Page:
Farnell Castle

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Farnell Castle
Farnell, Angus, Scotland
Farnell Castle is located in Angus
Farnell Castle
Farnell Castle
Coordinates56°41′23″N 2°36′54″W / 56.6896°N 2.6150°W / 56.6896; -2.6150

Farnell Castle is an oblong tower house dating from the late 16th century four miles south of Brechin, Angus, Scotland.[1][2][3]


The present castle replaces a previous castle on the site, in existence in 1296.[2] King Edward I of England stayed one night in 1296 at the castle during his invasion of Scotland, before travelling to Brechin Castle.[4]

The castle originated as the Bishop’s palace of the Bishop of Brechin. Bishop Meldrum called it ‘Palatium Nostrum’ in 1512.[3] It was disposed of in about 1566, supposedly by Donald Campbell. It was turned into a secular castle by Catherine, Countess of Crawford.[3] Subsequently the Earl of Southesk purchased the castle.[3] It was an alms house in the 19th century.[1]


The castle is a three-storey structure, built from rubble and slate.[1]

The east section, which was the bishop’s residence, has crow-stepped gables. On the north are a projecting garderobe, with sanitary flues. On the east gable, at the level of the floors, there is a double row of corbels, and corbels which appear to have been for the purpose of supporting a roofed gallery. On the northern skewpots are small carved shields. One has the initial M, and a crown above; the other I.M., thought to stand for ‘Jesu Maria’[3] There is a circular stair tower in front.[2]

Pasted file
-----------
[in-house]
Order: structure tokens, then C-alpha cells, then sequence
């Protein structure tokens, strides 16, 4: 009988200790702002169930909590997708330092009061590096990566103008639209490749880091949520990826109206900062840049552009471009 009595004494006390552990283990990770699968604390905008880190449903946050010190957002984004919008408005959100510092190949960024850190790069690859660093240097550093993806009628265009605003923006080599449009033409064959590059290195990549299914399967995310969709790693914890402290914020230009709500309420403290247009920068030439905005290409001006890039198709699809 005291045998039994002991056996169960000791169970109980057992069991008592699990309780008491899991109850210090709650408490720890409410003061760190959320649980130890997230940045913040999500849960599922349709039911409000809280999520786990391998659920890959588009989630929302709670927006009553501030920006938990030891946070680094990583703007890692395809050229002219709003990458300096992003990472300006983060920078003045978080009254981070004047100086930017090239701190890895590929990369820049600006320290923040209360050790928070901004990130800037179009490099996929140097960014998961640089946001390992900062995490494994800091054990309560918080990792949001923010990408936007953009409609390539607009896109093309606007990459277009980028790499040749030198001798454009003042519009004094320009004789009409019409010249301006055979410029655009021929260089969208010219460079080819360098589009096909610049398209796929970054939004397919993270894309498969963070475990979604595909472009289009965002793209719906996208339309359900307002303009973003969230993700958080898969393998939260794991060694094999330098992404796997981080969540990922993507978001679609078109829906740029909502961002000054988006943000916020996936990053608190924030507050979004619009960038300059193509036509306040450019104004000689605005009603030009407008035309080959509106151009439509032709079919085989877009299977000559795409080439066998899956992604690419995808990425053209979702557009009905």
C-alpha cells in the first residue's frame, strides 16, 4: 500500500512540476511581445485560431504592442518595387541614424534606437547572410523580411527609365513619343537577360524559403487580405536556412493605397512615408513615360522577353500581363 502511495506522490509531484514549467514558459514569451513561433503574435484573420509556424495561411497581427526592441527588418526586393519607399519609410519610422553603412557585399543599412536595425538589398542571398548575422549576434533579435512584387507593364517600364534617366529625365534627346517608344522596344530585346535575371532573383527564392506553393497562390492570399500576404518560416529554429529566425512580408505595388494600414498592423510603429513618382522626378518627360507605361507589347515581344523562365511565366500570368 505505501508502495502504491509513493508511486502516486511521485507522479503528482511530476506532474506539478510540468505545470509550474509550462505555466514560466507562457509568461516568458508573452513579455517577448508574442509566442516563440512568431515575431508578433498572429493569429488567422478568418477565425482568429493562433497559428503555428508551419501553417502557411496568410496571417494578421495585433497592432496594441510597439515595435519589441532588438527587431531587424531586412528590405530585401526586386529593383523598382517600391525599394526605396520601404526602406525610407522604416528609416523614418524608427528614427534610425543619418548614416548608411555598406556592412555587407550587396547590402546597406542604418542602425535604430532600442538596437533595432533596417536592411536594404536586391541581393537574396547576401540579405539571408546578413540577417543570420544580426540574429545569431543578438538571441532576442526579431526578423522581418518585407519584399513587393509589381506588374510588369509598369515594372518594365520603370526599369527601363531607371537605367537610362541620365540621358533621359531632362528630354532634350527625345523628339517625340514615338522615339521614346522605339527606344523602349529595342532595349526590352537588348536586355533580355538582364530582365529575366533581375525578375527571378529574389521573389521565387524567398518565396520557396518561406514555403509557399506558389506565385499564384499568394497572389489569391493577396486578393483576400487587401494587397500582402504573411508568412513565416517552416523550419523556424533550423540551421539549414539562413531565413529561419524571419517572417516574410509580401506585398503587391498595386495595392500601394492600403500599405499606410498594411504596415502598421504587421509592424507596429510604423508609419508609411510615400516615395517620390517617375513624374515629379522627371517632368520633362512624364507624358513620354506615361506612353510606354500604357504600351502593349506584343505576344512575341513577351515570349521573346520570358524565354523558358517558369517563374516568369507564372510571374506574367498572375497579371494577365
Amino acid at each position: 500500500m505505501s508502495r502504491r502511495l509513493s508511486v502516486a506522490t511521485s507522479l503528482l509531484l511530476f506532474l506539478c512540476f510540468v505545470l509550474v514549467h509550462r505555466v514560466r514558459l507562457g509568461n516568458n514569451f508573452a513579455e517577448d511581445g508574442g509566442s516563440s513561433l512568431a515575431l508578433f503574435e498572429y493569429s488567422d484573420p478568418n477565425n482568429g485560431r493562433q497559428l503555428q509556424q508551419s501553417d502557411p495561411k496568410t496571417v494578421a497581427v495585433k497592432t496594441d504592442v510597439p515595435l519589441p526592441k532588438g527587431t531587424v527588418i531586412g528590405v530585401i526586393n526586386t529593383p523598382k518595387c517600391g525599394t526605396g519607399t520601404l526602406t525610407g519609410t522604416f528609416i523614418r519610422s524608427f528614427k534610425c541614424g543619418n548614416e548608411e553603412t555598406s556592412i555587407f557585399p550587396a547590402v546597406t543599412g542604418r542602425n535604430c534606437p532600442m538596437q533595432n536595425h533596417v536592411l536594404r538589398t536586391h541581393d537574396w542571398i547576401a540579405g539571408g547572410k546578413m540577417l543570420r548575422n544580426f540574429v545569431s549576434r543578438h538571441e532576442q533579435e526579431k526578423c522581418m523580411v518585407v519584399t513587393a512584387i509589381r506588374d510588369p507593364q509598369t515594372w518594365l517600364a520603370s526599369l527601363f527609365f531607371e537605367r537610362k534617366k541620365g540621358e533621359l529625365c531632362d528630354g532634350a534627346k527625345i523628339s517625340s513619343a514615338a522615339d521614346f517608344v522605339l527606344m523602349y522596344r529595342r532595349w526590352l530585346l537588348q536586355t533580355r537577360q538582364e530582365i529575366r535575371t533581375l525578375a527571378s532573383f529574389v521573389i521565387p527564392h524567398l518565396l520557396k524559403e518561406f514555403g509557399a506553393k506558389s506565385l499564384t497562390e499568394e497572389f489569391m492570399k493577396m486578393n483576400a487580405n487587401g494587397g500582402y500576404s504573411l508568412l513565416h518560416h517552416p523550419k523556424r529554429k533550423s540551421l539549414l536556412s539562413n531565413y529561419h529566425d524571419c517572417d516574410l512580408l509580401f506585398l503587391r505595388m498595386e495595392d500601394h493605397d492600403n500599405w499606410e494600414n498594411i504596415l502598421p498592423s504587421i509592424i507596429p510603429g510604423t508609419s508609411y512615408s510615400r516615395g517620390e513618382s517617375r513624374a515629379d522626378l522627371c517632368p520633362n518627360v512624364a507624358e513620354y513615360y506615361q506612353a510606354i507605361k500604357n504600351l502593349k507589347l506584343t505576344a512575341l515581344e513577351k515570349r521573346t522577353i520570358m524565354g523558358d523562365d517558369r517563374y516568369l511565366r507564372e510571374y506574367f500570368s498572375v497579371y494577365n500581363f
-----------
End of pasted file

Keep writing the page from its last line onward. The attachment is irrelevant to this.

It is a category A listed building.[1]

There is ruined rectangular lean-to dovecot with rubble walls supported by later buttressing in the castle grounds.[2]


  1. ^ a b c d "Farnell Castle". British Listed Buildings. Retrieved 2013-08-30.
  2. ^ a b c d "Farnell Castle". Canmore. Retrieved 2013-09-04.
  3. ^ a b c d e Lindsay, Maurice (1986) The Castles of Scotland. Constable. ISBN 0-09-473430-5 p.241
  4. ^ Prestwich, Michael (1997). Edward I. New Haven, US: Yale University Press. ISBN 0-300-07209-0